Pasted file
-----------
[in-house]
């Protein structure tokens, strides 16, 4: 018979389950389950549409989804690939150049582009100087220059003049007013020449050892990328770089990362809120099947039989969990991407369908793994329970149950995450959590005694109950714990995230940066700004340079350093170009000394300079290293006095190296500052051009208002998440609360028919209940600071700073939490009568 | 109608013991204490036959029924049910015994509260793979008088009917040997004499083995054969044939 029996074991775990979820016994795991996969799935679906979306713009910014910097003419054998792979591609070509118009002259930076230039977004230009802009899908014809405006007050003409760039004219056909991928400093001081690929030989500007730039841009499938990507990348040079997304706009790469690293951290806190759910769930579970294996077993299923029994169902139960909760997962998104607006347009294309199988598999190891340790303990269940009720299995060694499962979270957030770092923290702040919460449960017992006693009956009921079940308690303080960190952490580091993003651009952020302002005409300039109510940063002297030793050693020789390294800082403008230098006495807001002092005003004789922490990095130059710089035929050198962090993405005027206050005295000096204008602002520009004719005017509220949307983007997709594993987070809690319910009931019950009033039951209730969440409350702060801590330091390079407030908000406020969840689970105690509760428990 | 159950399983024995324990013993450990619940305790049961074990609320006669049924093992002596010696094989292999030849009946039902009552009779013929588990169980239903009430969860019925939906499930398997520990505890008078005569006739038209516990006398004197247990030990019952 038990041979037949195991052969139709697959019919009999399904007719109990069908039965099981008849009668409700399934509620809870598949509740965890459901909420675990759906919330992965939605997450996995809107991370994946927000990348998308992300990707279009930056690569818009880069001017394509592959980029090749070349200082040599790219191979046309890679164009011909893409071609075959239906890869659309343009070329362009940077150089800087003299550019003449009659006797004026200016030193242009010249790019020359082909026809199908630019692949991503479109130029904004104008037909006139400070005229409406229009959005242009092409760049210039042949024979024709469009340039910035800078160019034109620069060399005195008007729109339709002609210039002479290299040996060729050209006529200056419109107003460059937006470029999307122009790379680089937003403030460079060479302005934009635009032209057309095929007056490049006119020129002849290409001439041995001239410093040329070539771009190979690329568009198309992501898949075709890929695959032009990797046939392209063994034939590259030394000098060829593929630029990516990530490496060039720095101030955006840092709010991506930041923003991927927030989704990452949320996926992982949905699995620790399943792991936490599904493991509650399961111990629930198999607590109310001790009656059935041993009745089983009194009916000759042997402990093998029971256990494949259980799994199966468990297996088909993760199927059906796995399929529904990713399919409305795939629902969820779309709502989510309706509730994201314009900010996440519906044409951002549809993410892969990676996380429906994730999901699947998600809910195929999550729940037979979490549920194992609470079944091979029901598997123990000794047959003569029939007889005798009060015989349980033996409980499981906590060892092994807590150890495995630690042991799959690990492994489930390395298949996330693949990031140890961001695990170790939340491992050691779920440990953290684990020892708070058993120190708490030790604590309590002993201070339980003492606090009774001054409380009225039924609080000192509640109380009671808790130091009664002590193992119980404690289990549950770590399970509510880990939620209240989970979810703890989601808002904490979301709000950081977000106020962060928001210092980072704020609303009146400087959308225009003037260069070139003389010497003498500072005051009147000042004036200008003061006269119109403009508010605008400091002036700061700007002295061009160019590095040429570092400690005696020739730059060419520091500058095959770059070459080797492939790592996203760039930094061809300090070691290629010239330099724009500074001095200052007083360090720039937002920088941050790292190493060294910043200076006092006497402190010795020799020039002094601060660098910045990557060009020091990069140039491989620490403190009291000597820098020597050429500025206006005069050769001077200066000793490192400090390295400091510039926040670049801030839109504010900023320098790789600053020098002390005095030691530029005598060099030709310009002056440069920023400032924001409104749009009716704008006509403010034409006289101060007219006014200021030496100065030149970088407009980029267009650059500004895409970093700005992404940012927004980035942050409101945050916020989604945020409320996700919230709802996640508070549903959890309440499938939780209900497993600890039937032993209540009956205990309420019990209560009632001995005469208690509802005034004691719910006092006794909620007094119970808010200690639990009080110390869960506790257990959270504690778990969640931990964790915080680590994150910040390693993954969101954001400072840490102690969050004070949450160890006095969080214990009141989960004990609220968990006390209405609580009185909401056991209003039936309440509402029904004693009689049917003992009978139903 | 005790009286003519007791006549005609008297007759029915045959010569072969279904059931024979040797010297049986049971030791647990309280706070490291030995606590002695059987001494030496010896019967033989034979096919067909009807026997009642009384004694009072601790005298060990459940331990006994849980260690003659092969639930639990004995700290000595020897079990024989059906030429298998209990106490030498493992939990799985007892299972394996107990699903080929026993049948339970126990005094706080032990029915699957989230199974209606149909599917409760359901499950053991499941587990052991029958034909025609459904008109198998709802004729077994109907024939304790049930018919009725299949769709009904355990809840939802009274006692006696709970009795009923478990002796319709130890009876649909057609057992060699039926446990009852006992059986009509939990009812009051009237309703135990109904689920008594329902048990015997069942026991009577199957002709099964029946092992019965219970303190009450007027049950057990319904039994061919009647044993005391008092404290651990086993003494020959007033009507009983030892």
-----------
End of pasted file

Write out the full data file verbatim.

[in-house]
């Protein structure tokens, strides 16, 4: 018979389950389950549409989804690939150049582009100087220059003049007013020449050892990328770089990362809120099947039989969990991407369908793994329970149950995450959590005694109950714990995230940066700004340079350093170009000394300079290293006095190296500052051009208002998440609360028919209940600071700073939490009568 | 109608013991204490036959029924049910015994509260793979008088009917040997004499083995054969044939 029996074991775990979820016994795991996969799935679906979306713009910014910097003419054998792979591609070509118009002259930076230039977004230009802009899908014809405006007050003409760039004219056909991928400093001081690929030989500007730039841009499938990507990348040079997304706009790469690293951290806190759910769930579970294996077993299923029994169902139960909760997962998104607006347009294309199988598999190891340790303990269940009720299995060694499962979270957030770092923290702040919460449960017992006693009956009921079940308690303080960190952490580091993003651009952020302002005409300039109510940063002297030793050693020789390294800082403008230098006495807001002092005003004789922490990095130059710089035929050198962090993405005027206050005295000096204008602002520009004719005017509220949307983007997709594993987070809690319910009931019950009033039951209730969440409350702060801590330091390079407030908000406020969840689970105690509760428990 | 159950399983024995324990013993450990619940305790049961074990609320006669049924093992002596010696094989292999030849009946039902009552009779013929588990169980239903009430969860019925939906499930398997520990505890008078005569006739038209516990006398004197247990030990019952 038990041979037949195991052969139709697959019919009999399904007719109990069908039965099981008849009668409700399934509620809870598949509740965890459901909420675990759906919330992965939605997450996995809107991370994946927000990348998308992300990707279009930056690569818009880069001017394509592959980029090749070349200082040599790219191979046309890679164009011909893409071609075959239906890869659309343009070329362009940077150089800087003299550019003449009659006797004026200016030193242009010249790019020359082909026809199908630019692949991503479109130029904004104008037909006139400070005229409406229009959005242009092409760049210039042949024979024709469009340039910035800078160019034109620069060399005195008007729109339709002609210039002479290299040996060729050209006529200056419109107003460059937006470029999307122009790379680089937003403030460079060479302005934009635009032209057309095929007056490049006119020129002849290409001439041995001239410093040329070539771009190979690329568009198309992501898949075709890929695959032009990797046939392209063994034939590259030394000098060829593929630029990516990530490496060039720095101030955006840092709010991506930041923003991927927030989704990452949320996926992982949905699995620790399943792991936490599904493991509650399961111990629930198999607590109310001790009656059935041993009745089983009194009916000759042997402990093998029971256990494949259980799994199966468990297996088909993760199927059906796995399929529904990713399919409305795939629902969820779309709502989510309706509730994201314009900010996440519906044409951002549809993410892969990676996380429906994730999901699947998600809910195929999550729940037979979490549920194992609470079944091979029901598997123990000794047959003569029939007889005798009060015989349980033996409980499981906590060892092994807590150890495995630690042991799959690990492994489930390395298949996330693949990031140890961001695990170790939340491992050691779920440990953290684990020892708070058993120190708490030790604590309590002993201070339980003492606090009774001054409380009225039924609080000192509640109380009671808790130091009664002590193992119980404690289990549950770590399970509510880990939620209240989970979810703890989601808002904490979301709000950081977000106020962060928001210092980072704020609303009146400087959308225009003037260069070139003389010497003498500072005051009147000042004036200008003061006269119109403009508010605008400091002036700061700007002295061009160019590095040429570092400690005696020739730059060419520091500058095959770059070459080797492939790592996203760039930094061809300090070691290629010239330099724009500074001095200052007083360090720039937002920088941050790292190493060294910043200076006092006497402190010795020799020039002094601060660098910045990557060009020091990069140039491989620490403190009291000597820098020597050429500025206006005069050769001077200066000793490192400090390295400091510039926040670049801030839109504010900023320098790789600053020098002390005095030691530029005598060099030709310009002056440069920023400032924001409104749009009716704008006509403010034409006289101060007219006014200021030496100065030149970088407009980029267009650059500004895409970093700005992404940012927004980035942050409101945050916020989604945020409320996700919230709802996640508070549903959890309440499938939780209900497993600890039937032993209540009956205990309420019990209560009632001995005469208690509802005034004691719910006092006794909620007094119970808010200690639990009080110390869960506790257990959270504690778990969640931990964790915080680590994150910040390693993954969101954001400072840490102690969050004070949450160890006095969080214990009141989960004990609220968990006390209405609580009185909401056991209003039936309440509402029904004693009689049917003992009978139903 | 005790009286003519007791006549005609008297007759029915045959010569072969279904059931024979040797010297049986049971030791647990309280706070490291030995606590002695059987001494030496010896019967033989034979096919067909009807026997009642009384004694009072601790005298060990459940331990006994849980260690003659092969639930639990004995700290000595020897079990024989059906030429298998209990106490030498493992939990799985007892299972394996107990699903080929026993049948339970126990005094706080032990029915699957989230199974209606149909599917409760359901499950053991499941587990052991029958034909025609459904008109198998709802004729077994109907024939304790049930018919009725299949769709009904355990809840939802009274006692006696709970009795009923478990002796319709130890009876649909057609057992060699039926446990009852006992059986009509939990009812009051009237309703135990109904689920008594329902048990015997069942026991009577199957002709099964029946092992019965219970303190009450007027049950057990319904039994061919009647044993005391008092404290651990086993003494020959007033009507009983030892």